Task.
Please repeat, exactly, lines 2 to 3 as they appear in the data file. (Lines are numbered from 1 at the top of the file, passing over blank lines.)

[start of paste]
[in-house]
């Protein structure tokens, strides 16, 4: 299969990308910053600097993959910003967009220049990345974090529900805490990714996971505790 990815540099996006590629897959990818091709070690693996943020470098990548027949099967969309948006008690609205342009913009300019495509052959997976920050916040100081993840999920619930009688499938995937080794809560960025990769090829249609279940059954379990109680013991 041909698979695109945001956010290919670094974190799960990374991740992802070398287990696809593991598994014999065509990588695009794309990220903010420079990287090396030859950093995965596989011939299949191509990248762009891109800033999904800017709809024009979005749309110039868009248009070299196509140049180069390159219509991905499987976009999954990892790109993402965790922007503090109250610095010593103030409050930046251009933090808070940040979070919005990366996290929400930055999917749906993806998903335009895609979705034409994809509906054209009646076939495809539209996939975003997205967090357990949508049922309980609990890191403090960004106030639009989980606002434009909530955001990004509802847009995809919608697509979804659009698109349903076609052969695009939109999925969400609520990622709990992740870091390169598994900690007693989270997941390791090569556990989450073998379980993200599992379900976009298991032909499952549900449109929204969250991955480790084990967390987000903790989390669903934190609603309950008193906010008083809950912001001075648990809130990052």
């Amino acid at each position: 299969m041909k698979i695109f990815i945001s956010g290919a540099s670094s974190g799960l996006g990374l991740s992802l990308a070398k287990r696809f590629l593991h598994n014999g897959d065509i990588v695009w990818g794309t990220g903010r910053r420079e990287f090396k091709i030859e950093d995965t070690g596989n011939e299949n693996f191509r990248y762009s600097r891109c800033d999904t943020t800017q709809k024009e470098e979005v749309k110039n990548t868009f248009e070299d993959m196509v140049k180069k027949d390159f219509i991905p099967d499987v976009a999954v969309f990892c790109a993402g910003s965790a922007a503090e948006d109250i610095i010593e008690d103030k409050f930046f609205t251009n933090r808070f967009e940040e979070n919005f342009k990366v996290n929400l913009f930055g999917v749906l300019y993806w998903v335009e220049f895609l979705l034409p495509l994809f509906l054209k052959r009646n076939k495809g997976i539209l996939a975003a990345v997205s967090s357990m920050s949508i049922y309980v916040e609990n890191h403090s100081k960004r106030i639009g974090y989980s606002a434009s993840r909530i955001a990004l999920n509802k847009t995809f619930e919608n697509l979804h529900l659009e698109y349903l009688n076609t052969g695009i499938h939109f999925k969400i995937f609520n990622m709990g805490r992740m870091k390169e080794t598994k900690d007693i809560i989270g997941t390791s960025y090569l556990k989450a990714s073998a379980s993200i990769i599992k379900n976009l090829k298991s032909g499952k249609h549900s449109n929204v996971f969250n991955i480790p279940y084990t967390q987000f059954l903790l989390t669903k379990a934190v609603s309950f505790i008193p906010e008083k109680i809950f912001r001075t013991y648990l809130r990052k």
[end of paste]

């Protein structure tokens, strides 16, 4: 299969990308910053600097993959910003967009220049990345974090529900805490990714996971505790 990815540099996006590629897959990818091709070690693996943020470098990548027949099967969309948006008690609205342009913009300019495509052959997976920050916040100081993840999920619930009688499938995937080794809560960025990769090829249609279940059954379990109680013991 041909698979695109945001956010290919670094974190799960990374991740992802070398287990696809593991598994014999065509990588695009794309990220903010420079990287090396030859950093995965596989011939299949191509990248762009891109800033999904800017709809024009979005749309110039868009248009070299196509140049180069390159219509991905499987976009999954990892790109993402965790922007503090109250610095010593103030409050930046251009933090808070940040979070919005990366996290929400930055999917749906993806998903335009895609979705034409994809509906054209009646076939495809539209996939975003997205967090357990949508049922309980609990890191403090960004106030639009989980606002434009909530955001990004509802847009995809919608697509979804659009698109349903076609052969695009939109999925969400609520990622709990992740870091390169598994900690007693989270997941390791090569556990989450073998379980993200599992379900976009298991032909499952549900449109929204969250991955480790084990967390987000903790989390669903934190609603309950008193906010008083809950912001001075648990809130990052």
């Amino acid at each position: 299969m041909k698979i695109f990815i945001s956010g290919a540099s670094s974190g799960l996006g990374l991740s992802l990308a070398k287990r696809f590629l593991h598994n014999g897959d065509i990588v695009w990818g794309t990220g903010r910053r420079e990287f090396k091709i030859e950093d995965t070690g596989n011939e299949n693996f191509r990248y762009s600097r891109c800033d999904t943020t800017q709809k024009e470098e979005v749309k110039n990548t868009f248009e070299d993959m196509v140049k180069k027949d390159f219509i991905p099967d499987v976009a999954v969309f990892c790109a993402g910003s965790a922007a503090e948006d109250i610095i010593e008690d103030k409050f930046f609205t251009n933090r808070f967009e940040e979070n919005f342009k990366v996290n929400l913009f930055g999917v749906l300019y993806w998903v335009e220049f895609l979705l034409p495509l994809f509906l054209k052959r009646n076939k495809g997976i539209l996939a975003a990345v997205s967090s357990m920050s949508i049922y309980v916040e609990n890191h403090s100081k960004r106030i639009g974090y989980s606002a434009s993840r909530i955001a990004l999920n509802k847009t995809f619930e919608n697509l979804h529900l659009e698109y349903l009688n076609t052969g695009i499938h939109f999925k969400i995937f609520n990622m709990g805490r992740m870091k390169e080794t598994k900690d007693i809560i989270g997941t390791s960025y090569l556990k989450a990714s073998a379980s993200i990769i599992k379900n976009l090829k298991s032909g499952k249609h549900s449109n929204v996971f969250n991955i480790p279940y084990t967390q987000f059954l903790l989390t669903k379990a934190v609603s309950f505790i008193p906010e008083k109680i809950f912001r001075t013991y648990l809130r990052k």